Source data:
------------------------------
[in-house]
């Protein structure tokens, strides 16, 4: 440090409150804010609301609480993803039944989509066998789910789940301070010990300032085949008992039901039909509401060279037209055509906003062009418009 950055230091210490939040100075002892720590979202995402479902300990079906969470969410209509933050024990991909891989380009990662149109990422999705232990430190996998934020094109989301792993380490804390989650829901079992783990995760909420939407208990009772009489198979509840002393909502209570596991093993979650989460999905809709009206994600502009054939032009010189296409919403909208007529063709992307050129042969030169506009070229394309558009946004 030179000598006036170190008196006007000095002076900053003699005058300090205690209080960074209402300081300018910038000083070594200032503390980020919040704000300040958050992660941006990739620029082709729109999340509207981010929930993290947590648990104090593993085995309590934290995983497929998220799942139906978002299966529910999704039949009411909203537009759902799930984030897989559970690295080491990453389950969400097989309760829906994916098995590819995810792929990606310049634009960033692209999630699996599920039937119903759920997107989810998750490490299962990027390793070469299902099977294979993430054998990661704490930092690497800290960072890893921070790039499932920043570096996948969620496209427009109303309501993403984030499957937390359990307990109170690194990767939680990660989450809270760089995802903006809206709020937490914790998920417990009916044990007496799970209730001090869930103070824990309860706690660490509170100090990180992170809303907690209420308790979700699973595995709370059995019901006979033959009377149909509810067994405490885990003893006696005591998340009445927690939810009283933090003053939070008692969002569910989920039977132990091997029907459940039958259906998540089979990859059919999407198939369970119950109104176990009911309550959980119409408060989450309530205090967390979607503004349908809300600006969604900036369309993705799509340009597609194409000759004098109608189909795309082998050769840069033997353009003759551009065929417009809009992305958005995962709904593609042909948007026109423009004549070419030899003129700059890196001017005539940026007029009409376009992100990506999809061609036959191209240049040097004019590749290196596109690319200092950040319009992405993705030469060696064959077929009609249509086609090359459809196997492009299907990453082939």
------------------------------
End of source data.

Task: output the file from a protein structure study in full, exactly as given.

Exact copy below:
[in-house]
């Protein structure tokens, strides 16, 4: 440090409150804010609301609480993803039944989509066998789910789940301070010990300032085949008992039901039909509401060279037209055509906003062009418009 950055230091210490939040100075002892720590979202995402479902300990079906969470969410209509933050024990991909891989380009990662149109990422999705232990430190996998934020094109989301792993380490804390989650829901079992783990995760909420939407208990009772009489198979509840002393909502209570596991093993979650989460999905809709009206994600502009054939032009010189296409919403909208007529063709992307050129042969030169506009070229394309558009946004 030179000598006036170190008196006007000095002076900053003699005058300090205690209080960074209402300081300018910038000083070594200032503390980020919040704000300040958050992660941006990739620029082709729109999340509207981010929930993290947590648990104090593993085995309590934290995983497929998220799942139906978002299966529910999704039949009411909203537009759902799930984030897989559970690295080491990453389950969400097989309760829906994916098995590819995810792929990606310049634009960033692209999630699996599920039937119903759920997107989810998750490490299962990027390793070469299902099977294979993430054998990661704490930092690497800290960072890893921070790039499932920043570096996948969620496209427009109303309501993403984030499957937390359990307990109170690194990767939680990660989450809270760089995802903006809206709020937490914790998920417990009916044990007496799970209730001090869930103070824990309860706690660490509170100090990180992170809303907690209420308790979700699973595995709370059995019901006979033959009377149909509810067994405490885990003893006696005591998340009445927690939810009283933090003053939070008692969002569910989920039977132990091997029907459940039958259906998540089979990859059919999407198939369970119950109104176990009911309550959980119409408060989450309530205090967390979607503004349908809300600006969604900036369309993705799509340009597609194409000759004098109608189909795309082998050769840069033997353009003759551009065929417009809009992305958005995962709904593609042909948007026109423009004549070419030899003129700059890196001017005539940026007029009409376009992100990506999809061609036959191209240049040097004019590749290196596109690319200092950040319009992405993705030469060696064959077929009609249509086609090359459809196997492009299907990453082939």